Jesus lifted up his eyes on his disciples, and said: "Blessed are you poor, for yours is the kingdom of God." (Lk 6.20)

"Blessed are those who are persecuted for righteousness' sake, for theirs is the kingdom of heaven." (Mt 5.10)

These passages came up in our discussion Tuesday night (which was our best yet). One of the men argued that these pointed to "negations" (setbacks?) of kingdom life, that the kingdom ultimately overcame. But I insisted that this voluntary endurance of poverty and persecution was part of kingdom life, central to the experience of the kingdom of God here and now. So we should expect these and not shy away from them. And we should also question ourselves if we have side-stepped them, fearfully stepping back from the invitation into God's kingdom.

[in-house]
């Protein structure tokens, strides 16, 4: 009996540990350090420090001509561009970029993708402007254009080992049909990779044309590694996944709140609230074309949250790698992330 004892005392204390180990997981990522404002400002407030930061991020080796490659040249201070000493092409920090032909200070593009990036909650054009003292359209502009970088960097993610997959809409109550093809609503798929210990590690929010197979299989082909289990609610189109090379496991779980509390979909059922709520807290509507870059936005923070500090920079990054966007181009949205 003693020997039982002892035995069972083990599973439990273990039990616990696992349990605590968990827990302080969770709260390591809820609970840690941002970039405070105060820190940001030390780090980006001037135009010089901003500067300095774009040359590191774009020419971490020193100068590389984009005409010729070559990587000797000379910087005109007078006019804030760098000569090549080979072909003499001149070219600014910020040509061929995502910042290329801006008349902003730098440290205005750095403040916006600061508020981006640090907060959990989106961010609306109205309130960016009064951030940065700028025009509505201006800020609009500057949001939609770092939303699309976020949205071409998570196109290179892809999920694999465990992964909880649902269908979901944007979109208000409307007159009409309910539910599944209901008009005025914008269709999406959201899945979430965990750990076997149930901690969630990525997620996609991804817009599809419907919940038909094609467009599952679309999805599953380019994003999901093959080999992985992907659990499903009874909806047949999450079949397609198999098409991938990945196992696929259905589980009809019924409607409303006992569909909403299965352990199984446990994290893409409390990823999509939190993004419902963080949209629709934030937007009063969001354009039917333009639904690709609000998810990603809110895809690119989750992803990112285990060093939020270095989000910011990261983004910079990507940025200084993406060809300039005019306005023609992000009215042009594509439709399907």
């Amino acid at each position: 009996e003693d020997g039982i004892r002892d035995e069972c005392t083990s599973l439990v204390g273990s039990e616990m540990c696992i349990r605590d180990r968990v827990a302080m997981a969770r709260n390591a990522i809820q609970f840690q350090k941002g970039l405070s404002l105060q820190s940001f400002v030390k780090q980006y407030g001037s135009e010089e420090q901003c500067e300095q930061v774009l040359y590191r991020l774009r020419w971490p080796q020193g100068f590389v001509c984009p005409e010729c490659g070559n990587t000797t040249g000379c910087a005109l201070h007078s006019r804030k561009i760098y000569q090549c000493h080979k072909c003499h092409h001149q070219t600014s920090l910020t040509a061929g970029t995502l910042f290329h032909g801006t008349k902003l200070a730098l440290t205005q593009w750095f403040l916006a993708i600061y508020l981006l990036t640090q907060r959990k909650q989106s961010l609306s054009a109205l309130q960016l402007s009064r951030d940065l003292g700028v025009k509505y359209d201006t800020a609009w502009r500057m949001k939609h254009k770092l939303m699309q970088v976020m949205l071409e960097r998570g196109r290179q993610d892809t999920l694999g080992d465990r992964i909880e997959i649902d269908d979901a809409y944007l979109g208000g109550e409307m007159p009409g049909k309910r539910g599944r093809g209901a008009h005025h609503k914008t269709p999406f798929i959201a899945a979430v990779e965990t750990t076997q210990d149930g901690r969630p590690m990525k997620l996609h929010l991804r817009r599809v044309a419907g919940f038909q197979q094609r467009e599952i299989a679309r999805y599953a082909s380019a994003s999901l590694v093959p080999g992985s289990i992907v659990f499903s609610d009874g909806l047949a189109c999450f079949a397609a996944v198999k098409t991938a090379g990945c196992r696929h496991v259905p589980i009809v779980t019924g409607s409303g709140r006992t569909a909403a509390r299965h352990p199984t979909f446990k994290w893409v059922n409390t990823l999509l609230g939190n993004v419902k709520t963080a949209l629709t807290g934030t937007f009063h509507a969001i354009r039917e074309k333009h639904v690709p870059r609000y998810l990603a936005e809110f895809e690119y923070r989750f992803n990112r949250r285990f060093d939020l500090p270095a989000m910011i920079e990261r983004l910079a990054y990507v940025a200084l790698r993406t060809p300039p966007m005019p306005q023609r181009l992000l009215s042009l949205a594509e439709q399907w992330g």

I chose these beatitudes specifically, because while all the others speak of some future fulfilment, these both speak in the present tense. "Blessed are you... for yours is the kingdom of God." And Jesus' own life also demonstrated that these are part of the kingdom experience now. I think part of it is being able to experience this blessedness right in the midst of the things that make most people miserable.

Next week we're starting another book, Robert Inchausti's Subversive Orthodoxy: Outlaws, Revolutionaries, And Other Christians In Disguise. And I chose some readings to go with it, from the authors being studied in the book. Two readings, from Kierkegaard and Chesterton, highlight ways that voluntary poverty contribute to kingdom life: in nurturing a "sublime dependence" on God; and in our willingness to invite all (especially the most vulnerable) to come to us. Like Jesus did.